One day recently Jean*, a young professional woman, started her session with me by ranting about one of her co-workers. “The man does not
stop talking,” she said. “Today he asked me how my weekend went, and before I could utter a word he started telling me about everything he had done.”
We all know someone like this man—people who talk without listening, who seem to think that what they have to say is as fascinating to everyone else as it is to them, and who don’t seem to understand that listening is an important part of communicating and connecting to others.
What makes these people tick? What can we do about them? And maybe more important, what can you do if you happen to be one of them?
Talking is part of what we humans do. “What differentiates us from animals is the fact that we can listen to other people’s dreams, fears, joys, sorrows, desires and defeats—and they in turn can listen to ours,” Henning Mankell, author of the Wallander mysteries, wrote recently in the New York Times.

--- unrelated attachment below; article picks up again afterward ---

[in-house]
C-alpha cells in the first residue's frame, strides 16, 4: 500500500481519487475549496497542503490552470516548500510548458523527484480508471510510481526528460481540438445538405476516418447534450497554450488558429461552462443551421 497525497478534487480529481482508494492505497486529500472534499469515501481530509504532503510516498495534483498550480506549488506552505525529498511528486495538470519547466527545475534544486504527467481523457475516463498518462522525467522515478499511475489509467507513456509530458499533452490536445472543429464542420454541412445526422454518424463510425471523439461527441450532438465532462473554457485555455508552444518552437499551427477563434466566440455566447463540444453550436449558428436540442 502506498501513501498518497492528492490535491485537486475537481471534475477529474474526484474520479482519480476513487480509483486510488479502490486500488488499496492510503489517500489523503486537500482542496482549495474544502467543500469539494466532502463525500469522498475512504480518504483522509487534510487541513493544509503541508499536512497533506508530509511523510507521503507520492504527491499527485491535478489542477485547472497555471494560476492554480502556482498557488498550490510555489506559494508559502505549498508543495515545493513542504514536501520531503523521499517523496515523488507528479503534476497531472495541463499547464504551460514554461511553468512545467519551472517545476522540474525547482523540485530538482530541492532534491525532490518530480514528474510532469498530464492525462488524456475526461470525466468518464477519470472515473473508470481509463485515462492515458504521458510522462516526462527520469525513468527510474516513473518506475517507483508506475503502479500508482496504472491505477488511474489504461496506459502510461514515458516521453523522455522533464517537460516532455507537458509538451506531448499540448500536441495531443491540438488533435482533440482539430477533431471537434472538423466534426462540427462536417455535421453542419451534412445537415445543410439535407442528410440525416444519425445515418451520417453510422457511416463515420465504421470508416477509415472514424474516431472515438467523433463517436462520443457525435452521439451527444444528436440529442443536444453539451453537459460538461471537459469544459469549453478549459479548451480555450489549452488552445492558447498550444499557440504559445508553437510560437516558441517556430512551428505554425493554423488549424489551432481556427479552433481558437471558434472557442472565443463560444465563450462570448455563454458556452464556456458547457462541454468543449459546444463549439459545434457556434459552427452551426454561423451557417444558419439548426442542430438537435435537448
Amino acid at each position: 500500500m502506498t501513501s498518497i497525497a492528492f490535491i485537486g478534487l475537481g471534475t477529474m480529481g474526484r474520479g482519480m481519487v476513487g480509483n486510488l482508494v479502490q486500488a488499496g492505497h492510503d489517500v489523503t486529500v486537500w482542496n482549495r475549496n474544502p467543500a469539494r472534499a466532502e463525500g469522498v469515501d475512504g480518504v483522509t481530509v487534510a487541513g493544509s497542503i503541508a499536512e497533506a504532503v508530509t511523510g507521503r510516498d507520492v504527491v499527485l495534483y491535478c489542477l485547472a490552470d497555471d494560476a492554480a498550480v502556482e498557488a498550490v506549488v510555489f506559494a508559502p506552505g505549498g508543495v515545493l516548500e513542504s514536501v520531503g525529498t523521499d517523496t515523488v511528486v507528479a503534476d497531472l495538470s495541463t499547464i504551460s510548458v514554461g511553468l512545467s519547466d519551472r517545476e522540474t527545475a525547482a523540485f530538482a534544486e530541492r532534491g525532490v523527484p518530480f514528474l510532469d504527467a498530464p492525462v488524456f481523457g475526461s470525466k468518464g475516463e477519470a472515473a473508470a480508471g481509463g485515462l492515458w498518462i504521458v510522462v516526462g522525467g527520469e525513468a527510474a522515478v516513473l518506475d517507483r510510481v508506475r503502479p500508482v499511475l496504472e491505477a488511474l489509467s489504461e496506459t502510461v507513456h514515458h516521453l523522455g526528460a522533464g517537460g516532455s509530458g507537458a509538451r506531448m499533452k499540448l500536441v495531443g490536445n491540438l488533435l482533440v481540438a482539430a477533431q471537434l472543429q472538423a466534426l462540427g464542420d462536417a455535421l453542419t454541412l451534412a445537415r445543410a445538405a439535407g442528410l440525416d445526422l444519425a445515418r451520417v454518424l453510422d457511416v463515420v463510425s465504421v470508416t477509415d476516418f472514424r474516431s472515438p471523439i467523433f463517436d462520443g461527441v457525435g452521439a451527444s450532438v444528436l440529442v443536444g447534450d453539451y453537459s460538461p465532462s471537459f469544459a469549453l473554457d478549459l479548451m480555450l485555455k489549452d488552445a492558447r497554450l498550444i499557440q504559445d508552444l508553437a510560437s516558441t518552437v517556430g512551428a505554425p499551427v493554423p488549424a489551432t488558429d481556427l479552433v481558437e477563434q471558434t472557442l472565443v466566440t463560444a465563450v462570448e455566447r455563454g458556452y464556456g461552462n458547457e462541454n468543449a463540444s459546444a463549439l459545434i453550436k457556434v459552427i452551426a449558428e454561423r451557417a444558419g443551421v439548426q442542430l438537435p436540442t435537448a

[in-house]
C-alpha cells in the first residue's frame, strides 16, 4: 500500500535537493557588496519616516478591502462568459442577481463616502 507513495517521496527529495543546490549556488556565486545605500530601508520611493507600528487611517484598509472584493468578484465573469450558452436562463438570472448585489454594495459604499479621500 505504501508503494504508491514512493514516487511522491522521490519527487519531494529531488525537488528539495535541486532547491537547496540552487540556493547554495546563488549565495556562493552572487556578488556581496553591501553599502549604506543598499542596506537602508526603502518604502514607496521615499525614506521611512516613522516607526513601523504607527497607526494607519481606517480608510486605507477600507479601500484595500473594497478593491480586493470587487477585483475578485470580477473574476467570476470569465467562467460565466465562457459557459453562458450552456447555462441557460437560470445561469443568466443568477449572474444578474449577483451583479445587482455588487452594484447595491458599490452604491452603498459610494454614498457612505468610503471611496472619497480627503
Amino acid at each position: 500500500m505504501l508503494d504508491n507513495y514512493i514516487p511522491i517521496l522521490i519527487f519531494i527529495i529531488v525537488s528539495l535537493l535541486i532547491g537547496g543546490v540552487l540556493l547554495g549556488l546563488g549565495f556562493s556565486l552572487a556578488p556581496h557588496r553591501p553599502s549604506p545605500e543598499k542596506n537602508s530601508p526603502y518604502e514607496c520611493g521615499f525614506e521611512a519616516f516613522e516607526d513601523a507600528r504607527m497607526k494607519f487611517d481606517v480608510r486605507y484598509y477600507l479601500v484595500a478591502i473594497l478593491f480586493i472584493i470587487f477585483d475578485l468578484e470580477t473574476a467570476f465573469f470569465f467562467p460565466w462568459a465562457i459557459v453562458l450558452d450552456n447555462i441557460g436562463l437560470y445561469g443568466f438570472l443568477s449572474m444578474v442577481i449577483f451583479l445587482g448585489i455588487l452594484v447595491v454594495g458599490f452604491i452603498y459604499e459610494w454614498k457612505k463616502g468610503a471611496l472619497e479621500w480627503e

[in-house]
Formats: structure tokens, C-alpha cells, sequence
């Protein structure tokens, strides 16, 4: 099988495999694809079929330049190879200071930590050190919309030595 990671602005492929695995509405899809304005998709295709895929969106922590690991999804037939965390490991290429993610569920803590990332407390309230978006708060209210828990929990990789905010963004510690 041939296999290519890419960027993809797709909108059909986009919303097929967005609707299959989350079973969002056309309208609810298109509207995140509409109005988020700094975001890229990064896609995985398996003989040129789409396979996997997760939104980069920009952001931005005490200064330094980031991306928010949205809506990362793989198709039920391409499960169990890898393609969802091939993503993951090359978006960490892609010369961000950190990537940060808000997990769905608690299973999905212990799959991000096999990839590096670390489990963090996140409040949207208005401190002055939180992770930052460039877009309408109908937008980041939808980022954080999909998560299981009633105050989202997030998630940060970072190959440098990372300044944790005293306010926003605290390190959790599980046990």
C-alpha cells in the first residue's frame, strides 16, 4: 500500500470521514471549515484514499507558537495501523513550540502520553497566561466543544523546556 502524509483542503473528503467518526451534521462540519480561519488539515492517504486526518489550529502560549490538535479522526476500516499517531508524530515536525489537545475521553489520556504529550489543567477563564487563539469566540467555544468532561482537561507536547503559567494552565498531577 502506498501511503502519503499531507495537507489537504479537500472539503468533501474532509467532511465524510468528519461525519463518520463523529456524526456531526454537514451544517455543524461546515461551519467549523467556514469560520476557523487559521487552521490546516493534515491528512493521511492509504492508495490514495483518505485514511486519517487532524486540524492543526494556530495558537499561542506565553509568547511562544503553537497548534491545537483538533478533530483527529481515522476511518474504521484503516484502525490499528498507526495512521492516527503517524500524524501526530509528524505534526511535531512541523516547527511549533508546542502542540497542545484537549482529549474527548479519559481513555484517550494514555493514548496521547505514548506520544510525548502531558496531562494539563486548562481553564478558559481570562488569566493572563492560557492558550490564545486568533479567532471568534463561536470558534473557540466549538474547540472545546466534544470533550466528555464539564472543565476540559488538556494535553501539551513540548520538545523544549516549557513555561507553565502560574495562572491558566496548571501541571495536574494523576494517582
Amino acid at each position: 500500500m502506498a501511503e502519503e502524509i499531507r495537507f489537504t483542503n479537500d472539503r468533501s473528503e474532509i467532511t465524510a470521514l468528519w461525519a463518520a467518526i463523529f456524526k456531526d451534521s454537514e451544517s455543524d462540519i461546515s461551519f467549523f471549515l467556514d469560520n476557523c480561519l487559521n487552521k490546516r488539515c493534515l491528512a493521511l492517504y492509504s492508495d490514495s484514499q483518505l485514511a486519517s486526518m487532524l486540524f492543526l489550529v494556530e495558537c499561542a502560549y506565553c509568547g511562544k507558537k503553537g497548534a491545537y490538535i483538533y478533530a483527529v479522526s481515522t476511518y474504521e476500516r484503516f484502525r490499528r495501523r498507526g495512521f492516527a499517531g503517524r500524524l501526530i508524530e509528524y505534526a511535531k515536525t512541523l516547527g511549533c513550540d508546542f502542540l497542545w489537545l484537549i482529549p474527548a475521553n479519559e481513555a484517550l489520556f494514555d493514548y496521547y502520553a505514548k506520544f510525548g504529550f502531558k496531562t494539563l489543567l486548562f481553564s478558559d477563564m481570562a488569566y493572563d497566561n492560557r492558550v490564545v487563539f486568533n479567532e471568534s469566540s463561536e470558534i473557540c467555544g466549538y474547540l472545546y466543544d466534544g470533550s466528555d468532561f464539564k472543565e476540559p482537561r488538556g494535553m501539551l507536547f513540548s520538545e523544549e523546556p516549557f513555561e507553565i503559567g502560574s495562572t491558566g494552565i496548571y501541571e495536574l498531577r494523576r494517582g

But people who talk too much don’t seem to get this balance. Why? A number of my colleagues on PT have written about the difficulty some of us have either listening to others or to ourselves.
“Listening requires complex auditory processing,” according to Daniel P. Ellis of Columbia University. We develop the capacity to listen automatically, according to Ellis, which is one of the reasons that even a very young child will react differently to the sounds of a robin’s song and a police siren. It is also a tool in learning. Maybe this last part—that says the ability to process complex auditory signals is an important factor in our ability to learn—explains why it seems that so many people who talk at us have difficulty learning how to be more related. This is not to say that all people who talk incessantly are not deeply connected to others. But it does seem to make it difficult for them to recognize different moods and responses in their listeners.